When the Oak Park and River Forest High School District 200 school board introduced Acting Superintendent Joylynn Pruitt-Adams as its permanent superintendent at a Dec. 22 school board meeting, several board members, and Pruitt-Adams herself, were brought to tears.
The hire capped off a year loaded with emotions, during which local tensions over high school swimming pools overlapped with racially charged headlines from around the country.
If in 2015 Oak Park seemed poised to finally grab the bull of racial inequity by the horns, in 2016 community members and school district officials seemed to have finally gotten a hold of some keratin, if only barely.
Oak Park will close out this year with African-American women helming its elementary and high school districts. Without strenuously digging through the historical record, one could probably safely conclude that this is a historic first.
But the milestone wouldn’t rise above the merely symbolic if there weren’t also rumblings of an organic, bottom-up impatience among community stakeholders of diverse interests who believe that the time for resolving the problem of racial inequities in a wide range of areas — including academic proficiency and rates of discipline within the schools — has for too long been just around the bend.
“A strange thing is happening,” said John Duffy, a longtime Oak Parker and member of the Committee for Committee for Equity and Excellence in Education, during a December District 97 school board meeting. “For the first time that I know, we’re talking about racial equity in similar terms at the high school and at District 97.”
The similarities abound, from an increasing emphasis on a restorative justice approach to student discipline at both D97 and D200 to the dominant role that equity played in the appointments of Pruitt-Adams at OPRF and of Carol Kelley, who was hired in 2015, in D97.
The growing discontent could be due to a variety of forces, many of them converging. This year, Oak Park seemed vulnerable, perhaps in a way that it’s never been before, to the record gun violence happening just east of its border. The August murder of OPRF student Elijah Sims seemed to crystallize the racial and economic divide separating Oak Park and Chicago’s Austin neighborhood.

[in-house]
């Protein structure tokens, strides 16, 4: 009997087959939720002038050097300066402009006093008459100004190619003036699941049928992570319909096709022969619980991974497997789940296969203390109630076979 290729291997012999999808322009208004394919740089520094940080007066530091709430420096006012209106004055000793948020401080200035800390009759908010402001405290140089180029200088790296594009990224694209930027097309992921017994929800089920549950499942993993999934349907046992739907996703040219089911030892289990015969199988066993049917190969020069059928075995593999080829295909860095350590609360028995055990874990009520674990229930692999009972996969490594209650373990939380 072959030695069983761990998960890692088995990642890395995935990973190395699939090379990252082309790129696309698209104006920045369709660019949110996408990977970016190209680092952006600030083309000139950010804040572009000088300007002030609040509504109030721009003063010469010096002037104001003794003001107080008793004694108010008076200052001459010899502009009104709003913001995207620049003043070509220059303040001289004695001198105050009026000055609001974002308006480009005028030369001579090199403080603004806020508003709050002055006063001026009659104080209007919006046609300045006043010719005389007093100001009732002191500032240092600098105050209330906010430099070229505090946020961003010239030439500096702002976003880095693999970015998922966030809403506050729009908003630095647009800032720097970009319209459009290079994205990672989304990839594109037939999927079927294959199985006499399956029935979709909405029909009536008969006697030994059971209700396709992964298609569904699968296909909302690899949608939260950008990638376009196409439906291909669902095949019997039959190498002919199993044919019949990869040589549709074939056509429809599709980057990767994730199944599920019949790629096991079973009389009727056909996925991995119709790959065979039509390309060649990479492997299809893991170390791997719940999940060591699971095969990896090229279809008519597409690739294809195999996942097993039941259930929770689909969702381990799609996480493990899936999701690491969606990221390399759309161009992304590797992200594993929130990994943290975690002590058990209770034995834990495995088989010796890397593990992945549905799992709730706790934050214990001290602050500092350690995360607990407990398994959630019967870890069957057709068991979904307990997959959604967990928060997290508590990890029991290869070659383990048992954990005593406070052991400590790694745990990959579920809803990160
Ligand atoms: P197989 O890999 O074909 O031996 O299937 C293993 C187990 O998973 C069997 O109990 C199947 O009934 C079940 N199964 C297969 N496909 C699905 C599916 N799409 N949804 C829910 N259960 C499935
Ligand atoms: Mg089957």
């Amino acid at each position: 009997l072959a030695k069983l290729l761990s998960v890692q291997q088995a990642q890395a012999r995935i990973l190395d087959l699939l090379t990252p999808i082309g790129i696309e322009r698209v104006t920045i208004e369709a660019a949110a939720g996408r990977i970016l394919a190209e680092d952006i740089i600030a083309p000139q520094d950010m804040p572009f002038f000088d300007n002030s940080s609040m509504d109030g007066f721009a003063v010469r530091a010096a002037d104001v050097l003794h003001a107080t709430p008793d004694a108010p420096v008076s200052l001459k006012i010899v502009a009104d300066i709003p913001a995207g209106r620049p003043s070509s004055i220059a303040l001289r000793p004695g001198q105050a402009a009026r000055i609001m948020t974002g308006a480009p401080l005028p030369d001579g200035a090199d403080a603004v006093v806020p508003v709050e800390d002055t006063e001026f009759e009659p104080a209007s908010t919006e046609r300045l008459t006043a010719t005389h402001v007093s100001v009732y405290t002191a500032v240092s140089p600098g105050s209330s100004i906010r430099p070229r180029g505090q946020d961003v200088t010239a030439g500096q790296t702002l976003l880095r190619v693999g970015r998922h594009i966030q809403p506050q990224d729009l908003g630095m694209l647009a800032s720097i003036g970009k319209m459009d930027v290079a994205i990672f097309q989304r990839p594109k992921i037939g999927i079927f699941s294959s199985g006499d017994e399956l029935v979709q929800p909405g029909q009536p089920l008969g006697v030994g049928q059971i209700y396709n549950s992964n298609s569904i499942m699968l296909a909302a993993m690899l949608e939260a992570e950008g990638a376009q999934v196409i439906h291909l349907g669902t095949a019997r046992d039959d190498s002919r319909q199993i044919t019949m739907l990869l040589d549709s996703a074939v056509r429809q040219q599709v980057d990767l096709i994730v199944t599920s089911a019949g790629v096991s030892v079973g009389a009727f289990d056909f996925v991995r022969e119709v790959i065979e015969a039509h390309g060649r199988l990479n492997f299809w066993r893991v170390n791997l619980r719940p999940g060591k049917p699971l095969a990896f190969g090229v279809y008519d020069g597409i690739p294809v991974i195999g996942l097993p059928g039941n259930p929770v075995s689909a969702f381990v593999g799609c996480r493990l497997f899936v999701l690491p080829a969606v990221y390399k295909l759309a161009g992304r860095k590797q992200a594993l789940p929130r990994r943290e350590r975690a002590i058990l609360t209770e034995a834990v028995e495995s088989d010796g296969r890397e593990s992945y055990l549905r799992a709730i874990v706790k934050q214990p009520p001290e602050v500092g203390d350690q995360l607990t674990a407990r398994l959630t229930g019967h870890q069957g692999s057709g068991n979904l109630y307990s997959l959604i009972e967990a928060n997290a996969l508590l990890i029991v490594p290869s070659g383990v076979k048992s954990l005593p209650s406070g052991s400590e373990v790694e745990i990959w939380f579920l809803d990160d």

In July, as police-involved shootings roiled the country and presidential candidate Donald Trump mobilized for a historically controversial national campaign, an alleged incident of racial insensitivity at a local bar — part of what some people consider a pattern of abuses — ignited a march. From that demonstration, a new, aggressive nonprofit called Suburban Unity Alliance, created by OPRF teacher Anthony Clark, was formed.
Clark and Duffy, along with other grassroots activists, have kept constant pressure on district officials at both D97 and D200 to change some longstanding, but highly controversial, practices within the schools — from the pattern of academic tracking at OPRF to some punitive forms of discipline at the elementary schools that may disproportionately harm minority children.
Alongside the equity-related activist pressure, there’s also been the consistent pressure of D200 Pragmatic Pool Solutions, the group of residents formed in late 2015 to protest the high school’s decision to a build a new swimming pool without putting the planned project to a referendum.
This year, the group, led by former news anchor Monica Sheehan, was influential in defeating a referendum put on the ballot by the high school that would fund an alternative plan.
The plan’s defeat, which means that a community conversation around replacing OPRF’s two nearly 90-year-old pools will likely start anew, has made way for what high school officials are promising will be a more expansive conversation about more than pools.
It will also encompass, Pruitt-Adams said in December, a host of issues directly related to racial equity, such as academic achievement and early childhood education.
A pathway to directly confronting racial inequity has also seemed to open up at D97. In an interview in December, Kelley acknowledged that students in D97 experienced the learning environment in a different way.
“It’s blacks, whites, Hispanics, Asians,” she said. “They’re all saying, ‘Our friends, us, everyone, experiences D97 in a different way.
“Now, more than ever, it’s going to be imperative for local agencies to put into action what we say we value,” she said. “In Oak Park, what I’ve heard from the community is that we value equity, inclusion, focusing on the whole child and those learning experiences for each student.”
Much of this paradigm shift, if it happens, will have occurred outside of the camera lenses and boomers of acclaimed documentarian and Oak Parker Steve James, and his crew, who in 2016 finished their year of filming at the high school for a documentary series, called America to Me, about the persistence of the color line despite the best intentions.
If a revolution is really happening in Oak Park, it will likely not be televised.